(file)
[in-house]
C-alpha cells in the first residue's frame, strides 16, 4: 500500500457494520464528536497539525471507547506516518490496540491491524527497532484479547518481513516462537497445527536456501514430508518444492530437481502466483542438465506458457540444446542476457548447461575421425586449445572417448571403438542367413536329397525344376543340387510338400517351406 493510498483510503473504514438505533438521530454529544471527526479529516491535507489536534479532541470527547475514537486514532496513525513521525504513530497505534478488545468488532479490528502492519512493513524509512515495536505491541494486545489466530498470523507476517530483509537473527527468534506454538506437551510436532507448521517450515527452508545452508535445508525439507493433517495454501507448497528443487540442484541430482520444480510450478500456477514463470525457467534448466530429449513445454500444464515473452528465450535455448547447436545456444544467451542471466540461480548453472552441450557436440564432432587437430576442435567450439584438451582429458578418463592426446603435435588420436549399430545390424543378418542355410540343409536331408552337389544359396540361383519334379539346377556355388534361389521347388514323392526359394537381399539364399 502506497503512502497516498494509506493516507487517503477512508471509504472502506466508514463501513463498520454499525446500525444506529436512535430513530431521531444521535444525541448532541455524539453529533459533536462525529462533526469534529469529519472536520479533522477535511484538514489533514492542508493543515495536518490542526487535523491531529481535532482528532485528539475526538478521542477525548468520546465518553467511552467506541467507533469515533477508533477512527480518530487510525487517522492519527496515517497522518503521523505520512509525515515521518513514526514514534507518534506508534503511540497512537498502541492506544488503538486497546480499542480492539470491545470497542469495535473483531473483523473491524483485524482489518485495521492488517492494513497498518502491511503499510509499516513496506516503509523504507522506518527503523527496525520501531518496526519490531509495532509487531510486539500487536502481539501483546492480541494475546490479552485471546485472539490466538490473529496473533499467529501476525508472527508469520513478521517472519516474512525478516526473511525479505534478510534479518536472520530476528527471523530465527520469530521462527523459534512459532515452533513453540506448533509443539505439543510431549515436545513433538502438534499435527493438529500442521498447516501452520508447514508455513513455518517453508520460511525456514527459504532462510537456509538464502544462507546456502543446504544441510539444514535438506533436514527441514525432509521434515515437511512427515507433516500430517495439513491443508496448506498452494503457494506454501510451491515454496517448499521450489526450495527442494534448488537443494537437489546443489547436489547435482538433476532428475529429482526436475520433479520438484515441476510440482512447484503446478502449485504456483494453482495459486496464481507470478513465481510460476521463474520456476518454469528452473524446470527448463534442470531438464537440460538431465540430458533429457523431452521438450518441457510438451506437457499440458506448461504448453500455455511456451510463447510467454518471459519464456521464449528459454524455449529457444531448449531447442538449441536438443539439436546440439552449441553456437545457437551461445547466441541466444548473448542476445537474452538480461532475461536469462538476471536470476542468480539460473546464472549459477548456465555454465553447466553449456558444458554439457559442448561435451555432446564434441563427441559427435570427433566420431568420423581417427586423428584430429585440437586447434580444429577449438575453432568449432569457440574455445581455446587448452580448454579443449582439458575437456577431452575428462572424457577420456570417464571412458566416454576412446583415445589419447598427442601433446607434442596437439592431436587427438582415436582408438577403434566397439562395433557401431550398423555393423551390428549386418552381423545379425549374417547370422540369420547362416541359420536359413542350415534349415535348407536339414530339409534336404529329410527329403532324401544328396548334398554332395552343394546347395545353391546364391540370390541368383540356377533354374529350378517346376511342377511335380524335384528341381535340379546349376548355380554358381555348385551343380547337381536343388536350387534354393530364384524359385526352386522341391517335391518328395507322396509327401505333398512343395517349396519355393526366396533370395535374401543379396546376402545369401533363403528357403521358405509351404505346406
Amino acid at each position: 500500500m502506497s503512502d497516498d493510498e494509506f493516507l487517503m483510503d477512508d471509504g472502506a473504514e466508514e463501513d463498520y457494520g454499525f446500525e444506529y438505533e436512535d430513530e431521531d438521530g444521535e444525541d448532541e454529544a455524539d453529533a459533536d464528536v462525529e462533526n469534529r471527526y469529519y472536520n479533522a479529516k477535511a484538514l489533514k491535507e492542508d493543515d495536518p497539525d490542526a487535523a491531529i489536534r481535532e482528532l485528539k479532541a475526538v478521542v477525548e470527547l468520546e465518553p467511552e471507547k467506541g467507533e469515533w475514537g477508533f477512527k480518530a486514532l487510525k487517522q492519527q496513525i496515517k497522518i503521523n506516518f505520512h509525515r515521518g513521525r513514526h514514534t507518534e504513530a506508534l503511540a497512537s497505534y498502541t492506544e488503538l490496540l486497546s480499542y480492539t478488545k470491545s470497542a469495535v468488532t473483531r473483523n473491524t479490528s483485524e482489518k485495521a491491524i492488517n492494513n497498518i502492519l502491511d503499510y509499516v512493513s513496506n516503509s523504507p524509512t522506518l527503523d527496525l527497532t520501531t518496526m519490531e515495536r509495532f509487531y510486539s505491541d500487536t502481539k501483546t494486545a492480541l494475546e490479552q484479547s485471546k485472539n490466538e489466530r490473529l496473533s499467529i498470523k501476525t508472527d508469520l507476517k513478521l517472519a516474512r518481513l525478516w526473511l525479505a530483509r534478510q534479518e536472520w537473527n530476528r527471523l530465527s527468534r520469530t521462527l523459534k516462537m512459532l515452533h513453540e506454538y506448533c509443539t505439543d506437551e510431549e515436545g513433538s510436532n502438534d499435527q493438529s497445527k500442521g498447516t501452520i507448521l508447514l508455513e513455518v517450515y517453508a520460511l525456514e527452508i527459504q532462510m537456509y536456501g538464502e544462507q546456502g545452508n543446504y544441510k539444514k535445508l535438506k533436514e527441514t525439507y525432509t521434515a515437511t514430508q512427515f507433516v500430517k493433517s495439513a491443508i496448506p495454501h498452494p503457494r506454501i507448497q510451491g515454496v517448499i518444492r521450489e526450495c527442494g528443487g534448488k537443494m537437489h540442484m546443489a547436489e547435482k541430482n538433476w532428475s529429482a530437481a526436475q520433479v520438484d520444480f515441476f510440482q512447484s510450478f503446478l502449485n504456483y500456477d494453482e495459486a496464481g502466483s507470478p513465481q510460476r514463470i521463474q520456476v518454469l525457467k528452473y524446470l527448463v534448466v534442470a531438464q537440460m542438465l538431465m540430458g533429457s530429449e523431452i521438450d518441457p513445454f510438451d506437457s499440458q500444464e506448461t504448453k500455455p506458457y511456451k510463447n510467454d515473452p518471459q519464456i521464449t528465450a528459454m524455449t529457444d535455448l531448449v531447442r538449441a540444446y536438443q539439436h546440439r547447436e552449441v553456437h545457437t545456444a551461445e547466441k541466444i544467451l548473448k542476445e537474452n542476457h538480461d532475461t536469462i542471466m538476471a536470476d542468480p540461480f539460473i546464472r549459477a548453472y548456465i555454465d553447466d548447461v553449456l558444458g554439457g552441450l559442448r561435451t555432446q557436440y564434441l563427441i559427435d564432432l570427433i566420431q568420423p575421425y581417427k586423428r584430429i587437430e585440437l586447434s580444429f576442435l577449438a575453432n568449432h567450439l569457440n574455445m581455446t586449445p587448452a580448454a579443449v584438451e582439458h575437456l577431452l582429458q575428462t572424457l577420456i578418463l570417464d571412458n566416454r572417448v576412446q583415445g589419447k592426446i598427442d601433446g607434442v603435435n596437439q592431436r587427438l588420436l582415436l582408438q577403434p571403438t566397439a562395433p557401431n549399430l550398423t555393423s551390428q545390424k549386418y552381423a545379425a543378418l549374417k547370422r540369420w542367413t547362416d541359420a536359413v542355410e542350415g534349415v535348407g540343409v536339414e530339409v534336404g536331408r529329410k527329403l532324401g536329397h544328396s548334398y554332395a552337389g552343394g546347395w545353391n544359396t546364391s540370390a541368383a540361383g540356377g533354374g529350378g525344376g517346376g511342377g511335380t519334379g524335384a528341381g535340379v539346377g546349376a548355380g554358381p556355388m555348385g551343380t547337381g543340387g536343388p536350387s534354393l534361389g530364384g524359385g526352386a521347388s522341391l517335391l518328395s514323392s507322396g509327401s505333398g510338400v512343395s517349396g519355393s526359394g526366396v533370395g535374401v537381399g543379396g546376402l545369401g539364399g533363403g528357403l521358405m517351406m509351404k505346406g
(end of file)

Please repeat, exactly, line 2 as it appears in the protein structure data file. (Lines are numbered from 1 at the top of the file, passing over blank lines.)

C-alpha cells in the first residue's frame, strides 16, 4: 500500500457494520464528536497539525471507547506516518490496540491491524527497532484479547518481513516462537497445527536456501514430508518444492530437481502466483542438465506458457540444446542476457548447461575421425586449445572417448571403438542367413536329397525344376543340387510338400517351406 493510498483510503473504514438505533438521530454529544471527526479529516491535507489536534479532541470527547475514537486514532496513525513521525504513530497505534478488545468488532479490528502492519512493513524509512515495536505491541494486545489466530498470523507476517530483509537473527527468534506454538506437551510436532507448521517450515527452508545452508535445508525439507493433517495454501507448497528443487540442484541430482520444480510450478500456477514463470525457467534448466530429449513445454500444464515473452528465450535455448547447436545456444544467451542471466540461480548453472552441450557436440564432432587437430576442435567450439584438451582429458578418463592426446603435435588420436549399430545390424543378418542355410540343409536331408552337389544359396540361383519334379539346377556355388534361389521347388514323392526359394537381399539364399 502506497503512502497516498494509506493516507487517503477512508471509504472502506466508514463501513463498520454499525446500525444506529436512535430513530431521531444521535444525541448532541455524539453529533459533536462525529462533526469534529469529519472536520479533522477535511484538514489533514492542508493543515495536518490542526487535523491531529481535532482528532485528539475526538478521542477525548468520546465518553467511552467506541467507533469515533477508533477512527480518530487510525487517522492519527496515517497522518503521523505520512509525515515521518513514526514514534507518534506508534503511540497512537498502541492506544488503538486497546480499542480492539470491545470497542469495535473483531473483523473491524483485524482489518485495521492488517492494513497498518502491511503499510509499516513496506516503509523504507522506518527503523527496525520501531518496526519490531509495532509487531510486539500487536502481539501483546492480541494475546490479552485471546485472539490466538490473529496473533499467529501476525508472527508469520513478521517472519516474512525478516526473511525479505534478510534479518536472520530476528527471523530465527520469530521462527523459534512459532515452533513453540506448533509443539505439543510431549515436545513433538502438534499435527493438529500442521498447516501452520508447514508455513513455518517453508520460511525456514527459504532462510537456509538464502544462507546456502543446504544441510539444514535438506533436514527441514525432509521434515515437511512427515507433516500430517495439513491443508496448506498452494503457494506454501510451491515454496517448499521450489526450495527442494534448488537443494537437489546443489547436489547435482538433476532428475529429482526436475520433479520438484515441476510440482512447484503446478502449485504456483494453482495459486496464481507470478513465481510460476521463474520456476518454469528452473524446470527448463534442470531438464537440460538431465540430458533429457523431452521438450518441457510438451506437457499440458506448461504448453500455455511456451510463447510467454518471459519464456521464449528459454524455449529457444531448449531447442538449441536438443539439436546440439552449441553456437545457437551461445547466441541466444548473448542476445537474452538480461532475461536469462538476471536470476542468480539460473546464472549459477548456465555454465553447466553449456558444458554439457559442448561435451555432446564434441563427441559427435570427433566420431568420423581417427586423428584430429585440437586447434580444429577449438575453432568449432569457440574455445581455446587448452580448454579443449582439458575437456577431452575428462572424457577420456570417464571412458566416454576412446583415445589419447598427442601433446607434442596437439592431436587427438582415436582408438577403434566397439562395433557401431550398423555393423551390428549386418552381423545379425549374417547370422540369420547362416541359420536359413542350415534349415535348407536339414530339409534336404529329410527329403532324401544328396548334398554332395552343394546347395545353391546364391540370390541368383540356377533354374529350378517346376511342377511335380524335384528341381535340379546349376548355380554358381555348385551343380547337381536343388536350387534354393530364384524359385526352386522341391517335391518328395507322396509327401505333398512343395517349396519355393526366396533370395535374401543379396546376402545369401533363403528357403521358405509351404505346406